Metro’s rail service isn’t the only arm of the organization that’s having financial problems. Its bus arm, Metrobus, is struggling too. Increased competition from other bus services and slower travel speeds are the big reasons why.

Photo by Elvert Barnes on Flickr.

This information comes from a recent post on PlanItMetro, the WMATA’s planning blog.

Riders have more options

While Metrobus is the region’s most common for taking the bus, there are a number of localized services as well. These “local operators” are mostly county-run systems that fill Metrobus’ “gaps” by different providing routes and service times. Examples include Ride On in Montgomery or Fairfax Connector in Fairfax.

These systems’ growth is a challenge for Metrobus, which is adding service routes of its own but not as rapidly. With local routes providing more and more options for commuters, it’s not surprising that they’re becoming a more popular way to travel.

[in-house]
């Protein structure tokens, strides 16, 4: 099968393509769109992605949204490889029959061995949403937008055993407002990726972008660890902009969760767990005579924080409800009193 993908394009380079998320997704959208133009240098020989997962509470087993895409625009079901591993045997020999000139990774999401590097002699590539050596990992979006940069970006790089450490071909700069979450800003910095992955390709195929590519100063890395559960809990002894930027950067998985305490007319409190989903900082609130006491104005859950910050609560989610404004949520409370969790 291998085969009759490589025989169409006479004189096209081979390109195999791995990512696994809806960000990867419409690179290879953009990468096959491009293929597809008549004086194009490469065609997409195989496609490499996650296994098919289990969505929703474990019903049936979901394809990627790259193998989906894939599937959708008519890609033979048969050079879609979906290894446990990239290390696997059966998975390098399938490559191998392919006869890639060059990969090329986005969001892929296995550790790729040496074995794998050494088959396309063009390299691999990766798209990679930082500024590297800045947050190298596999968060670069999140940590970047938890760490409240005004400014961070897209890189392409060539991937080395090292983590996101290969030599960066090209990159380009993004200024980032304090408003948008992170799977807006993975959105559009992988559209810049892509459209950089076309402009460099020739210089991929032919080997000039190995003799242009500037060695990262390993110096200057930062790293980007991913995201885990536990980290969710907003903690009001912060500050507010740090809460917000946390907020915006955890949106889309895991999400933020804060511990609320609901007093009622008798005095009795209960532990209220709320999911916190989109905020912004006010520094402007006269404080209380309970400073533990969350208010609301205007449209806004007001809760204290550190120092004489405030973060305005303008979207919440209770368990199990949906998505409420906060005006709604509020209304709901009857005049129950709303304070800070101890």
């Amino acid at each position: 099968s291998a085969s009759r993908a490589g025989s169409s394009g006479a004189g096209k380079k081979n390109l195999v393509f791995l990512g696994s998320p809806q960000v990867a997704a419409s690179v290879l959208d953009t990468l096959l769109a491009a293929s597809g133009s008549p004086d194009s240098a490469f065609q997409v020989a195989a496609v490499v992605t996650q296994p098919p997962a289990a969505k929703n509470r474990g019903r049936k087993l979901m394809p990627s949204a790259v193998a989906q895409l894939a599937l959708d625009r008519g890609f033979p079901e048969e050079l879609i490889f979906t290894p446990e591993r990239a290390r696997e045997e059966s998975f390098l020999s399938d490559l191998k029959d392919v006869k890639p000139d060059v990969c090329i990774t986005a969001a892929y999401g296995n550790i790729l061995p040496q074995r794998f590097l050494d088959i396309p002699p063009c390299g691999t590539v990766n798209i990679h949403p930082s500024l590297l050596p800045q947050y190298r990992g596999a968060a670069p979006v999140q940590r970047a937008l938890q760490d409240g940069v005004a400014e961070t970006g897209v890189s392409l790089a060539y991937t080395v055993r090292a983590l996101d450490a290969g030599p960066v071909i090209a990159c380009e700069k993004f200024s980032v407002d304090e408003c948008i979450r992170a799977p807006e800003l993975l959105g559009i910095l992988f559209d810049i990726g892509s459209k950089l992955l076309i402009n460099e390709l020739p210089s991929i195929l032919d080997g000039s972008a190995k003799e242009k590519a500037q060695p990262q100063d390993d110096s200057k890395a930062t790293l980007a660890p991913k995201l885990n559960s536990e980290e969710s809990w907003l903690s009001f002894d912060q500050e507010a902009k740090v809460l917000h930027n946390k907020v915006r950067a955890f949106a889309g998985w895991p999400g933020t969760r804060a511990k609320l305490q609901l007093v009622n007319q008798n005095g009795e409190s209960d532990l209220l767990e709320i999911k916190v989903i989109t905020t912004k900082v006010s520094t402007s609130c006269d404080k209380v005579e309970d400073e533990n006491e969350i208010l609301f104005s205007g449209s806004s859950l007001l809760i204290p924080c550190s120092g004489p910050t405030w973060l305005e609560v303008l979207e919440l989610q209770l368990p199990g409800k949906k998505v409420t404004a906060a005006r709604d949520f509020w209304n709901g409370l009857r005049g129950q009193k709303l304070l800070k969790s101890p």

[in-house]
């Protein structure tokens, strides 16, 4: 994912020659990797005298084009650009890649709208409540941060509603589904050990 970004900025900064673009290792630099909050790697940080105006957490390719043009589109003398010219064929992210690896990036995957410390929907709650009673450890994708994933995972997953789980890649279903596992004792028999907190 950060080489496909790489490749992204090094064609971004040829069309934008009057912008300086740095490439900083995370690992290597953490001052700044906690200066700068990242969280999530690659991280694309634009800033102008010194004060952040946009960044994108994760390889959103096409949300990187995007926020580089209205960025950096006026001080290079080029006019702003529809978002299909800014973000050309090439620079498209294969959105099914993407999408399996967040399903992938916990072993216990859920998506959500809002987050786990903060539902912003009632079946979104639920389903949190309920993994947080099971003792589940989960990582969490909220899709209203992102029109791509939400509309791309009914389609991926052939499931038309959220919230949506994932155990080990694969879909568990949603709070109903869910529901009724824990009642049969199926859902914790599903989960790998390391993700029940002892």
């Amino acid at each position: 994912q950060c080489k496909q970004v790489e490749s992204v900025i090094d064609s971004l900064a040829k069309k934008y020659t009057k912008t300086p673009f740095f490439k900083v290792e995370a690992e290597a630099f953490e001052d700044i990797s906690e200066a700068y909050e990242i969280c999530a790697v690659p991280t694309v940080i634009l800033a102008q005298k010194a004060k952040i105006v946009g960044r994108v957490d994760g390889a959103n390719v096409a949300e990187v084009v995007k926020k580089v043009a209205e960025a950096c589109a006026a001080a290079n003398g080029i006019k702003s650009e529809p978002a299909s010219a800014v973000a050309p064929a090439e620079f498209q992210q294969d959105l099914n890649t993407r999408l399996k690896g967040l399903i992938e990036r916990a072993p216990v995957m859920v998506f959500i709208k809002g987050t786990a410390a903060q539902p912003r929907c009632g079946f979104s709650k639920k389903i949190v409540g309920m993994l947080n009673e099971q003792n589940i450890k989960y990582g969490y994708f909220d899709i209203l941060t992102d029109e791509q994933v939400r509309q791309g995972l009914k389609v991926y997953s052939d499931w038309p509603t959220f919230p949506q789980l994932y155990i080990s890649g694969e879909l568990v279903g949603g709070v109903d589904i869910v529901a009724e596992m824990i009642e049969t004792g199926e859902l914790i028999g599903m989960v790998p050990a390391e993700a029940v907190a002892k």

Metrobus has seen its share of passenger trips fall nearly 10% over the past 15 years, and competing services are undoubtedly a factor in that drop.

Graphic by PlanItMetro. Click for a larger version.

Metrobus service is slower

Local buses also often get riders to their destination faster than Metrobus— 2.5 miles faster on average, to be exact. Metrobus’ slower operating speeds have two consequences. First, they throws off schedules, requiring more buses to continue operating on the same timetable.

The second consequence is largely rooted in perception. When riders can notice a differece in speed from one service to another, they’re likely to favor the one that gets them there quicker in the future. In this case, the faster trips are the ones on localized buses.

Graphic by PlanItMetro. Click for larger version.

It’s no secret that WMATA is having a tough time lately. Metrobus has had fewer close calls with danger than Metro does, but there are certainly signs of trouble that warrant being addressed.

Katie Gerbes is a recent graduate of the University of Maryland, where she obtained her Masters in Community Planning. Her interests are largely focused around urban design and community development. Originally from Baltimore, she currently lives in downtown Silver Spring.